Finally, let me cast this dynamic shared union in the context of the local church. Did you know that Jesus Christ is a member of our church? He is not ashamed to call us brothers and sisters.  

Recently I was reading about Kimberly Flannigan from Cincinnati Ohio who, in the Fall of 2013, was a passenger in a vehicle that slid on black ice causing a violent accident. Upon arrival at the hospital, surgeons indicated she had suffered an internal decapitation. Her head trauma had fully separated her skull from her spinal column while leaving the exterior of her neck intact. The usual result is paralysis or death, but miraculously Doctors reattached her head, stabilized her spine, and prevented further damage and paralysis.

It occurs to me that Christ is the Head of the Church. Therefore, every member of His body must be connected to Him to experience life and vitality. But like Kimberly Flannigan, it is possible for believers to suffer from internal decapitation. We may look fine on the outside – attending church, singing in the congregation, working in the nursery, maybe not attending church but thinking of CHFBC as our church! But inside – in our spirits – we’ve become disconnected from our Head, Jesus Christ, and by consequence our brothers and sisters in Christ.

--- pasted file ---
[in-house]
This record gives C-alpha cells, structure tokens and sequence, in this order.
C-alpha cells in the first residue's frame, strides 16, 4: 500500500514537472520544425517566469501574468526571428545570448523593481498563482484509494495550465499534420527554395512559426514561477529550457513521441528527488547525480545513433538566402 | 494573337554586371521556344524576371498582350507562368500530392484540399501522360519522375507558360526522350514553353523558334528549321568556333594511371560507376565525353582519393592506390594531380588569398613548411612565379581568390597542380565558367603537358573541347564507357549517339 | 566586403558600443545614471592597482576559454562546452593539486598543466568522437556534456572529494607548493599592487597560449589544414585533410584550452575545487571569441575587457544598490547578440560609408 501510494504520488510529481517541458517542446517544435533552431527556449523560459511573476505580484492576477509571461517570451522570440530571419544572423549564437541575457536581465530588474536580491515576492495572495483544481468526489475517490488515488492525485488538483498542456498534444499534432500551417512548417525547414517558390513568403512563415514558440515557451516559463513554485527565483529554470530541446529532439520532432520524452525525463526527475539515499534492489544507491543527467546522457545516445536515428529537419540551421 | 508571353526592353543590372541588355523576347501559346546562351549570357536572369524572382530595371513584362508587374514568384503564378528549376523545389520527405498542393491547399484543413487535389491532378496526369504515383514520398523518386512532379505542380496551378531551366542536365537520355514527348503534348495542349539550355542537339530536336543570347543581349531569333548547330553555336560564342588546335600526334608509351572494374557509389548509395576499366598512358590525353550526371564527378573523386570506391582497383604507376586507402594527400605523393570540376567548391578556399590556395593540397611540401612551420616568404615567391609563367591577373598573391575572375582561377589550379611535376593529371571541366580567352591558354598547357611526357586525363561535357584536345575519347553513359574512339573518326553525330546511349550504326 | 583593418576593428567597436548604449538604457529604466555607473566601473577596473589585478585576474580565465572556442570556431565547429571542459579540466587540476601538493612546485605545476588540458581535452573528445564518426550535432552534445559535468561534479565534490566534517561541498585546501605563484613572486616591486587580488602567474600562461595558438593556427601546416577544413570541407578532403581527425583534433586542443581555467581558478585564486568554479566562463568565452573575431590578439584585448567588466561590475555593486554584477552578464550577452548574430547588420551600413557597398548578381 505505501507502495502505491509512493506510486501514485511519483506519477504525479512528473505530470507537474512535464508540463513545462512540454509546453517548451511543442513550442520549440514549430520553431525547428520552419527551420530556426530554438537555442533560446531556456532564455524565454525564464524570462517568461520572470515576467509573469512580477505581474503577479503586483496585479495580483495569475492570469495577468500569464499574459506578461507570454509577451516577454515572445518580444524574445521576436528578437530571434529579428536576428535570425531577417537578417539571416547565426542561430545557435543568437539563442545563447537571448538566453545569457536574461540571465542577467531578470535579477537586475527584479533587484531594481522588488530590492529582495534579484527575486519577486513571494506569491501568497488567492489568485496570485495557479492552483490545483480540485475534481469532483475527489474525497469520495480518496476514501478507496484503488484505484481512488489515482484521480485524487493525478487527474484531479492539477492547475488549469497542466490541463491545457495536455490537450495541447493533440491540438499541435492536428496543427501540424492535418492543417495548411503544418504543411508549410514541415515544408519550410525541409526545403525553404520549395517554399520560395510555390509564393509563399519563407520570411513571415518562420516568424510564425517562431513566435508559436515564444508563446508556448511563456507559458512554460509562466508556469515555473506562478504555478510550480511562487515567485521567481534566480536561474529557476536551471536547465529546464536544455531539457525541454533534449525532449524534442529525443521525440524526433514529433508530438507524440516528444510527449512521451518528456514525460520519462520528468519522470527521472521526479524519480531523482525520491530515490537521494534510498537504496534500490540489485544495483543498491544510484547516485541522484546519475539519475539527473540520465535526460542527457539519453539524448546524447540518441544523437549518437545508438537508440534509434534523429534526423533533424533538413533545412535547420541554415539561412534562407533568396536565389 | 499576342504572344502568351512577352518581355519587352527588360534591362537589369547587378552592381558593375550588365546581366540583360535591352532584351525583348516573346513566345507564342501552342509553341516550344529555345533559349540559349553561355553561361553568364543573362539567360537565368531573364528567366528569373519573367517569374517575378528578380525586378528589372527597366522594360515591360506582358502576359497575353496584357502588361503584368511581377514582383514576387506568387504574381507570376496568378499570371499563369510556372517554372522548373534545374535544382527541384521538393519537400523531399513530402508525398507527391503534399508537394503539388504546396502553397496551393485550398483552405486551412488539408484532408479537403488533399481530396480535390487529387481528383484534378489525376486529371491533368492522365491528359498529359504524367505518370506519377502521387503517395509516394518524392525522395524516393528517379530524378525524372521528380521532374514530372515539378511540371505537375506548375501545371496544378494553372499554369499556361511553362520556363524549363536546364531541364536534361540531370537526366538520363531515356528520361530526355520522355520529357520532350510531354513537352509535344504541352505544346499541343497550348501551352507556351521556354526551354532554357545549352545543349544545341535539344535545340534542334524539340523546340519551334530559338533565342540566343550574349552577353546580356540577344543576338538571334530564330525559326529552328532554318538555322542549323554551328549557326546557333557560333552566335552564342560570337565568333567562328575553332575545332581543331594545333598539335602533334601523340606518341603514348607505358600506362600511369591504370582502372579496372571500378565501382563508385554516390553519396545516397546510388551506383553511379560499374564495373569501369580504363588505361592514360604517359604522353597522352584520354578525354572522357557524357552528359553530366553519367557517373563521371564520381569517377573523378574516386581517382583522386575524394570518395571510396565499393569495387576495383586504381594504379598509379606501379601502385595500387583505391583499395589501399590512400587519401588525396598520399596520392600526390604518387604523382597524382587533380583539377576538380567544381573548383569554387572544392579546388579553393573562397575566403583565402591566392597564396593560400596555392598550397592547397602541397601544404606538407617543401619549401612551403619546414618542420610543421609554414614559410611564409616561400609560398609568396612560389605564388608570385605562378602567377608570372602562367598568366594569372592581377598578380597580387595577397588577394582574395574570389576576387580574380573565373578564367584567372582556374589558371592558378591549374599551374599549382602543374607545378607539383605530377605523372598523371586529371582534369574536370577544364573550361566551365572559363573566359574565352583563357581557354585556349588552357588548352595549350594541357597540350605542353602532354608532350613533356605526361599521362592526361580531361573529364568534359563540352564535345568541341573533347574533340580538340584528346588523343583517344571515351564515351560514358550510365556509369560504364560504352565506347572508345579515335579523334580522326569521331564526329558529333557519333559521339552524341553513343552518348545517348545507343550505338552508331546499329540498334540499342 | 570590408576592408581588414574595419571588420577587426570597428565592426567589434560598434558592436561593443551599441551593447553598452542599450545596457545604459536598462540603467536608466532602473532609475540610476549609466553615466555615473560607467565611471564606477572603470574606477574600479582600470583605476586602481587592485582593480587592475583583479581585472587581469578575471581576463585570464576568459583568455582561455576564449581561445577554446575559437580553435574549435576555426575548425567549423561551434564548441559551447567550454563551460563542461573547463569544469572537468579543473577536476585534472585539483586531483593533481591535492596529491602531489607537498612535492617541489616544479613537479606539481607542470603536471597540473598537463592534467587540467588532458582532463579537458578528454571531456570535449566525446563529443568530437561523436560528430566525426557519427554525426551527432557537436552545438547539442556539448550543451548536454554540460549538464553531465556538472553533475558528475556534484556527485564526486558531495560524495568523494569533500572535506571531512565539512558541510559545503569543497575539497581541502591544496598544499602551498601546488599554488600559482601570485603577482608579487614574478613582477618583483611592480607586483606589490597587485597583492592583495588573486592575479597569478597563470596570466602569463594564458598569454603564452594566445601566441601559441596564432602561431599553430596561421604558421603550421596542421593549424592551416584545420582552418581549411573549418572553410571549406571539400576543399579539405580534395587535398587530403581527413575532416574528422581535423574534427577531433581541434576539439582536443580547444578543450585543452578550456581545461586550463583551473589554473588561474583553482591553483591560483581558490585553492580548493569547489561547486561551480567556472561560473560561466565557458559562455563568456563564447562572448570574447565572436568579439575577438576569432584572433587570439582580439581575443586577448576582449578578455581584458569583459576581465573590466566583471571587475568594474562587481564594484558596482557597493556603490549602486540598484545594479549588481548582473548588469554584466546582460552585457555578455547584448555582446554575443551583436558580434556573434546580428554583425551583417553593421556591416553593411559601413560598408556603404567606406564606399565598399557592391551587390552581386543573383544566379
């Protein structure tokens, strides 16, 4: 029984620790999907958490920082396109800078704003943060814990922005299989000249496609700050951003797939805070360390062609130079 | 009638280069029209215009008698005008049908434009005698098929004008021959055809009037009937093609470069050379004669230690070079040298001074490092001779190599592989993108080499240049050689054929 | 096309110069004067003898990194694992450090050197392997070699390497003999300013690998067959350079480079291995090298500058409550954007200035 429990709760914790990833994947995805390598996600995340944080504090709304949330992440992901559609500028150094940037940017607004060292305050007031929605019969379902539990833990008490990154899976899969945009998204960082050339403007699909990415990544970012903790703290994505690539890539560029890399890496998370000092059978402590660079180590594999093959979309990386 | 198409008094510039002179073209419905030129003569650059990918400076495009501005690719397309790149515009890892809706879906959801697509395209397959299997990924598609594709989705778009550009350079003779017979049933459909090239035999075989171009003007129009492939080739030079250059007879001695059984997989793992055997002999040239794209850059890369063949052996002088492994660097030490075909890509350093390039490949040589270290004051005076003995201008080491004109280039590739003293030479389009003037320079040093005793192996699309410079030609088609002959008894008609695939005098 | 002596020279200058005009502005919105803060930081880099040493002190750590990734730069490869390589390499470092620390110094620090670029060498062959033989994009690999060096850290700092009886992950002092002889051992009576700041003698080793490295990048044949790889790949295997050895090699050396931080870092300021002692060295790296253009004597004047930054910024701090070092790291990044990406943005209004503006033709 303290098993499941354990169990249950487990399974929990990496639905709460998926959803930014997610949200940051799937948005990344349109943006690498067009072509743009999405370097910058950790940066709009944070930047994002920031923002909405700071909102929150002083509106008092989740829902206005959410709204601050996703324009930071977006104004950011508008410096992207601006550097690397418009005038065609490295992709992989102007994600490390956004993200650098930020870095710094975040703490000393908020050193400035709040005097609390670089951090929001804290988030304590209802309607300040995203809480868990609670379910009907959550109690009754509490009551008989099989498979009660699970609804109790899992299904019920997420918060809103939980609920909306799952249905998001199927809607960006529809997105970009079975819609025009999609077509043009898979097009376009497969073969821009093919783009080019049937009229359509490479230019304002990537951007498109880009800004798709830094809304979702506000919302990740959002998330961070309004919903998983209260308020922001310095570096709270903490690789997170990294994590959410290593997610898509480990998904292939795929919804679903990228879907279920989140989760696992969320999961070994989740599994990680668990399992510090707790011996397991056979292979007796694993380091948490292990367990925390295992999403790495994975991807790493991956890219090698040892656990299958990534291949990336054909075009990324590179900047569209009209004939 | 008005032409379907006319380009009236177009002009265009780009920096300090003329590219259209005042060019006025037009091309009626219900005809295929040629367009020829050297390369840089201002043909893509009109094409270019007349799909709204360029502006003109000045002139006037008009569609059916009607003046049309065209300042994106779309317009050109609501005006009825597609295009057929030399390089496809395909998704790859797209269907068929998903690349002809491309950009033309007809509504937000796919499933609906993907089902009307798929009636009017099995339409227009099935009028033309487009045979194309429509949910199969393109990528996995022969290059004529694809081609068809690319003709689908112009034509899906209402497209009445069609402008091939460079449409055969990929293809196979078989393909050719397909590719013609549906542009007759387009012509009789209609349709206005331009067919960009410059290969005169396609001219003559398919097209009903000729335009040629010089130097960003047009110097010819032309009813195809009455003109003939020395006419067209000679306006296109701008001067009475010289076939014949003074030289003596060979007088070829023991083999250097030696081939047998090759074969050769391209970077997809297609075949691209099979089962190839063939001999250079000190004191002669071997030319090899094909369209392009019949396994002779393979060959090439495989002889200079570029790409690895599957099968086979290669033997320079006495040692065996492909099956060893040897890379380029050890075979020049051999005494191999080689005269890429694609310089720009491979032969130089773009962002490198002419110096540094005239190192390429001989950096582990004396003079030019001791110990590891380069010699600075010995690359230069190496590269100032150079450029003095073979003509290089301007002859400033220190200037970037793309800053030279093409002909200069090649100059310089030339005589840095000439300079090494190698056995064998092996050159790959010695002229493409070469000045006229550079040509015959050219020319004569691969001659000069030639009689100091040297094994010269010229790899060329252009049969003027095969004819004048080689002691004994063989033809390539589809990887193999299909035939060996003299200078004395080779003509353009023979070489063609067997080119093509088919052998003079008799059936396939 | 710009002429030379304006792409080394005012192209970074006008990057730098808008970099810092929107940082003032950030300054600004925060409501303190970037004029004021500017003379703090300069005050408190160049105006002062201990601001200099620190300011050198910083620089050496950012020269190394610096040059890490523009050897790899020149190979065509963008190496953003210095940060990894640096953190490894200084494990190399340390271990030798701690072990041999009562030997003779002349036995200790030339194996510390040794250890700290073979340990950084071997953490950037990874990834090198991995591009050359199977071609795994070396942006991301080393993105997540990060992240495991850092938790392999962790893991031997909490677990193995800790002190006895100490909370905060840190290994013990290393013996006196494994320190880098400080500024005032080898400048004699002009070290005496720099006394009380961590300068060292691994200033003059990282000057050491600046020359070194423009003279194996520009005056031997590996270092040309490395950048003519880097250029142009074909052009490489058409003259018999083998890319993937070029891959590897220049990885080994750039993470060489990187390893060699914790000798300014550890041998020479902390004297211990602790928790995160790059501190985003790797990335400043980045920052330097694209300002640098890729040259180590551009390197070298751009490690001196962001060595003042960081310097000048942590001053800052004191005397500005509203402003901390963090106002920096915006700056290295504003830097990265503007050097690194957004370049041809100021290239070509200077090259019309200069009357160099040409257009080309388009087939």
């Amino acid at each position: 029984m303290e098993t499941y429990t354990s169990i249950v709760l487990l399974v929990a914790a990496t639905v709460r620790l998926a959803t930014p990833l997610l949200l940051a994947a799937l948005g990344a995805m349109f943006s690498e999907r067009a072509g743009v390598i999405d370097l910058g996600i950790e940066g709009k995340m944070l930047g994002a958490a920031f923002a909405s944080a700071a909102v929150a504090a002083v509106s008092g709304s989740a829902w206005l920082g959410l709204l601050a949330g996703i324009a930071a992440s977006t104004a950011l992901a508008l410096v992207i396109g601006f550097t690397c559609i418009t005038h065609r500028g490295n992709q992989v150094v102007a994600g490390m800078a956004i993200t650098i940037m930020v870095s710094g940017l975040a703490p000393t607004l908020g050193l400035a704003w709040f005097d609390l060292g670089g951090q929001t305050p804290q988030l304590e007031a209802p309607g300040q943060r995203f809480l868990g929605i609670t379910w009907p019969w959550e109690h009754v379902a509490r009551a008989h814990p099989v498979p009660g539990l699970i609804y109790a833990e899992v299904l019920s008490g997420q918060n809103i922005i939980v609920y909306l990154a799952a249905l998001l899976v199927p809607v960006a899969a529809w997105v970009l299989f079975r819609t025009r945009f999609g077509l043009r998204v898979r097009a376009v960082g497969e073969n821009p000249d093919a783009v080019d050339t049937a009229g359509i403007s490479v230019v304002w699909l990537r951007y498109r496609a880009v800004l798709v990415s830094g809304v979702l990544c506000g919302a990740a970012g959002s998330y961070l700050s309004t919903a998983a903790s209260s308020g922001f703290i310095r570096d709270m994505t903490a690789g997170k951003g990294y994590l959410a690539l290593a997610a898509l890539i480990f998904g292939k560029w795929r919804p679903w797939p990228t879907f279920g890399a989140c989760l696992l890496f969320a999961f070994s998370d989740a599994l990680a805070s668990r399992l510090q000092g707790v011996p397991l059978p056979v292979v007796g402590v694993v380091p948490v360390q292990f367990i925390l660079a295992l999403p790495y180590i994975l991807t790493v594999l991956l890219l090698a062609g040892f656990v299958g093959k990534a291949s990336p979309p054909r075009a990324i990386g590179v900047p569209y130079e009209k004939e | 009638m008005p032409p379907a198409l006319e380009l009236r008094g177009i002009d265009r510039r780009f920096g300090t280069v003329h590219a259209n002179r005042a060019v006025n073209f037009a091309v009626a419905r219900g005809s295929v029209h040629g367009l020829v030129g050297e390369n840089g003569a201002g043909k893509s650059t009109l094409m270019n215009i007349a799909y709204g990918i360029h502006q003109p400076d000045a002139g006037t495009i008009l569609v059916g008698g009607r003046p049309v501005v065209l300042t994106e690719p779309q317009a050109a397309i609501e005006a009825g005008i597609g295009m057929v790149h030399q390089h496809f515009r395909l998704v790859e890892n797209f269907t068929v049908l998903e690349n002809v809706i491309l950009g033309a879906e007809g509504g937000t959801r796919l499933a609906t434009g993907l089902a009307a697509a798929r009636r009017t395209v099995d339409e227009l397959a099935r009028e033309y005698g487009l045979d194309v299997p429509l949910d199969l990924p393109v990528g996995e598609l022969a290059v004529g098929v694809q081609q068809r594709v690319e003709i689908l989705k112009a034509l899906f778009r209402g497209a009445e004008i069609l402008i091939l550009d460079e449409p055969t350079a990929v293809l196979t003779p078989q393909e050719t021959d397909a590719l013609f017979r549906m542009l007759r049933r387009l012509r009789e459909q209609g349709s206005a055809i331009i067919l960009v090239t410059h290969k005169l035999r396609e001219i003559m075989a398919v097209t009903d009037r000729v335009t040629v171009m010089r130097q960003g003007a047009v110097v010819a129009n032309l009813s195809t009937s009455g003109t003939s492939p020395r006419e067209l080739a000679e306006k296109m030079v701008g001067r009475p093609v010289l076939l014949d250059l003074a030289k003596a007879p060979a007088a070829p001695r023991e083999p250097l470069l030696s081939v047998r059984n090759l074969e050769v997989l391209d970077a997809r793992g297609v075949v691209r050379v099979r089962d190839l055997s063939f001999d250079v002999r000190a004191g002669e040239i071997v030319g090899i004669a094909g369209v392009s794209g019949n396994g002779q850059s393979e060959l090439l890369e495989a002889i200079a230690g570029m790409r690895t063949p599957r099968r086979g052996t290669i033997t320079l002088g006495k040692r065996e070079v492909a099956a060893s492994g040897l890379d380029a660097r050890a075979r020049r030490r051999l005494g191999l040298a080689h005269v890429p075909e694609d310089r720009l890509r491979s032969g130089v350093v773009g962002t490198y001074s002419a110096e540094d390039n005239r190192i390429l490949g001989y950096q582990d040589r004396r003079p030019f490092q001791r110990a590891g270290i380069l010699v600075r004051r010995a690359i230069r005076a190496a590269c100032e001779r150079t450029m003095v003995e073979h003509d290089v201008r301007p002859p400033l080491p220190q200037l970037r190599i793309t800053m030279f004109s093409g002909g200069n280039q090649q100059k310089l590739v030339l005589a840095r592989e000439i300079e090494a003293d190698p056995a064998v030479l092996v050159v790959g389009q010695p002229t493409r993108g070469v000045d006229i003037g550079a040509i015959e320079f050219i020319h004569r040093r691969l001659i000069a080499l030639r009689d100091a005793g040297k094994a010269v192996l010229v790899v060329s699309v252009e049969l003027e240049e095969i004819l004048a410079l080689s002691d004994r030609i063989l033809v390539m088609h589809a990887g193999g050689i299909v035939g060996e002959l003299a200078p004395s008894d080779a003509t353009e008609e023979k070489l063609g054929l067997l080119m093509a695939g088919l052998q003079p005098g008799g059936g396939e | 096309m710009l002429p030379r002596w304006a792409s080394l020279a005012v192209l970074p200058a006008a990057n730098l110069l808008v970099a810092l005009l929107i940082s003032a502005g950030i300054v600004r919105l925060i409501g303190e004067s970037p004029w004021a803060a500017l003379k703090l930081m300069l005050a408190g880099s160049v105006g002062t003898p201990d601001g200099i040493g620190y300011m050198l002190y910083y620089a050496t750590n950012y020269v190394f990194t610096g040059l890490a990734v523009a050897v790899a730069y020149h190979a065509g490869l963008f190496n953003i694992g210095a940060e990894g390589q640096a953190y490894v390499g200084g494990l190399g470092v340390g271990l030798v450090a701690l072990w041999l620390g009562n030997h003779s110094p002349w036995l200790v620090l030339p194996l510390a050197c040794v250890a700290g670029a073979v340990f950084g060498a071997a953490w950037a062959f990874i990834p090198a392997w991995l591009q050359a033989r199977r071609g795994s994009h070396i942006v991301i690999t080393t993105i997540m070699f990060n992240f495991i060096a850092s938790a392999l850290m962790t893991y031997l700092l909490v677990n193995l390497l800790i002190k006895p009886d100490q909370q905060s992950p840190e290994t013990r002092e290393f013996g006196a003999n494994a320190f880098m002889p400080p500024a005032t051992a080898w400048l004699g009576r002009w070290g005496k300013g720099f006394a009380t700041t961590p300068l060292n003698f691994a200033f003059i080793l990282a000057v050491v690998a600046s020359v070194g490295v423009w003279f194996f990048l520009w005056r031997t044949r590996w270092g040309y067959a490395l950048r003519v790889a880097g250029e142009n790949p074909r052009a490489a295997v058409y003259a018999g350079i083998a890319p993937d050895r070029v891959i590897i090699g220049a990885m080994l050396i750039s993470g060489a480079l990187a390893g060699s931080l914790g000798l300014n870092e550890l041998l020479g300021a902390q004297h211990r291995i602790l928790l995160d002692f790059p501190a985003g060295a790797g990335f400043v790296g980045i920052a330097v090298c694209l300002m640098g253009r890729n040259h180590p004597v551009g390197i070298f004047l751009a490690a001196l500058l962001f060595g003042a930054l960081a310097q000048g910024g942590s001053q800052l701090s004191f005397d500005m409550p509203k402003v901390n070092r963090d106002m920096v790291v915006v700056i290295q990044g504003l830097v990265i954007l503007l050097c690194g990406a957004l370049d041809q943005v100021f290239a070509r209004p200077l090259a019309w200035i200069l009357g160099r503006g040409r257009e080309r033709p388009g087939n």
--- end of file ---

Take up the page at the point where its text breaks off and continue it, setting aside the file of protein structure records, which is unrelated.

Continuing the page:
It's not enough to appear to be connected to Christ. Every member of His body, the Church, must be engaged in vital union with Him on the inside. That means experiencing intimate fellowship with Christ, our Head. "Christ is also the head of the church, which is his body. He is the beginning, supreme over all who rise from the dead. So he is first in everything" (Colossians 1:18). Putting Christ first means actively abiding in him so that he is the center and circumference of real Christian living – Christ in us and we in him.

Prayer: 

Heavenly Father, we are in awe of your amazing transforming grace. Forgive us because perhaps much more frequently we think of Christ our Saviour as outside of us rather than as a Saviour who dwells within us by Your Spirit. We confess that it is beyond the limits of our knowledge to fully appreciate the reality that the one who is God can abide in believers like us who are finite and sinful. So Lord, we know there’s no room for lazy passivity just as there’s no place for works righteousness. But in celebration of our union with Christ, may your pleasure be made full in us as we confidently press on in fruitful obedience reassured by the incentive of your wonder-working grace in our hearts. In Jesus’ name, Amen.